PAUL: No, it isn't his problem. As a matter of fact, even though I don't think the administration has helped get us out of the recession, it's gotten much worse. I never say it's Obama's recession. I talk about long-term problems. You know I talk about monetary changes back in the '70s, the -- and creating the anticipation I've had that we would reach this point. So no, it's been many administrations. It's been both parties.

But you even go back to the people. There's a high demand by the people to have entitlements. And then there are a lot of special interests who think that we should be the policemen of the world. So there's a lot of blame to go around. And as long as it's a blame game and a power struggle, you know it's power and blaming and a power struggle and that's why we don't get anywhere and my goal has always been to get the American people to ask what should the role of government be?

Should the role of our government be to be the policemen? Should it be there to tell us how to run our lives? Is it be there to be Centro economic planners and have a Federal Reserve system pretending that you know what the interest rates should be. That is the question that has to be asked because I don't think this is a budgetary crisis. The budget is the symptom of us not having a precise definition of what the role of government ought to be and the founders gave us the precise definition and that's in our Constitution and unfortunately, we don't follow it.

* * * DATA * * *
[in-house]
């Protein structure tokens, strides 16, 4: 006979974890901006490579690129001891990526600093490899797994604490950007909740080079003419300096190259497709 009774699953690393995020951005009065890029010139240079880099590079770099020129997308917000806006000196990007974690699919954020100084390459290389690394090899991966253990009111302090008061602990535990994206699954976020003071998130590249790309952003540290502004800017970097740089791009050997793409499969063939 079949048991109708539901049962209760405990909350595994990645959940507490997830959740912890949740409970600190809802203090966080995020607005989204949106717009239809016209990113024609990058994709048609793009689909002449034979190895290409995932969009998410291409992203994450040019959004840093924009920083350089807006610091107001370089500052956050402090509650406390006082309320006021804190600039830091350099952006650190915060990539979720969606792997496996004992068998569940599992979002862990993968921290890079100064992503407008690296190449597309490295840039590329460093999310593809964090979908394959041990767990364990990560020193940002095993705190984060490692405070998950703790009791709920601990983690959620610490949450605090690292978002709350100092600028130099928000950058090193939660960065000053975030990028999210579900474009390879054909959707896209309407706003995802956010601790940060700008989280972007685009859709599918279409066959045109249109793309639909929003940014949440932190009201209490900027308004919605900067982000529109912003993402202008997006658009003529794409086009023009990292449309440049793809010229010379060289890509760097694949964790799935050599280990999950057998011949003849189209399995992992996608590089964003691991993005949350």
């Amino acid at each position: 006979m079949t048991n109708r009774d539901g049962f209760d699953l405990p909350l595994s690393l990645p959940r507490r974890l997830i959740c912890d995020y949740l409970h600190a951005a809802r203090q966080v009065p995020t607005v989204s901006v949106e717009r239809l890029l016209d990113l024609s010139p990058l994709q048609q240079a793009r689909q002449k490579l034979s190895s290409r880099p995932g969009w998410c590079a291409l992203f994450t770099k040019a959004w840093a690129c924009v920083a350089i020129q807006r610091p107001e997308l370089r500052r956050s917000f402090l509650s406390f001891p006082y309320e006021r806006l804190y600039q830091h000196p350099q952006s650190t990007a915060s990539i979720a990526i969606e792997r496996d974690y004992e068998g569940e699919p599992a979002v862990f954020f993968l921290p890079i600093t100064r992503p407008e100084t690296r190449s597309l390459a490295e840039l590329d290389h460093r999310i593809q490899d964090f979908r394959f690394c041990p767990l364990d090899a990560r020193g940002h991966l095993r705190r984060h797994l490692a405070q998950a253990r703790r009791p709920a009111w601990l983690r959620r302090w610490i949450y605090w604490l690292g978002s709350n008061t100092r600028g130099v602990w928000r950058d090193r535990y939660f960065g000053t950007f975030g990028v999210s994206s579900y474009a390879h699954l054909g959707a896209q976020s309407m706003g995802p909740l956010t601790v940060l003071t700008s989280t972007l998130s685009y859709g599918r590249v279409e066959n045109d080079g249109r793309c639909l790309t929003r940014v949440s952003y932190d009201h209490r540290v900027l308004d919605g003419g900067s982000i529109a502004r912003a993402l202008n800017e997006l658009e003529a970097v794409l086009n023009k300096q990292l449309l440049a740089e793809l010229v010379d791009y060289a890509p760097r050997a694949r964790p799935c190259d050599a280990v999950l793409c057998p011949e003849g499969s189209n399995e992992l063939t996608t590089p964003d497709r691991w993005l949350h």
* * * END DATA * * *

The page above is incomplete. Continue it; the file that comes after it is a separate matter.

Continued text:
KING: And it is a question you have asked for many years back in 1988 as a libertarian candidate for president, last time as a Republican candidate, this time as a Republican candidate. And yet you say now you will not run for re-election to the Congress. If you're not successful in winning the Republican nomination for presidency and then the presidency, sir, and the polls at the moment suggest that's unlikely to happen, is this it? Is this the end of Ron Paul's political career?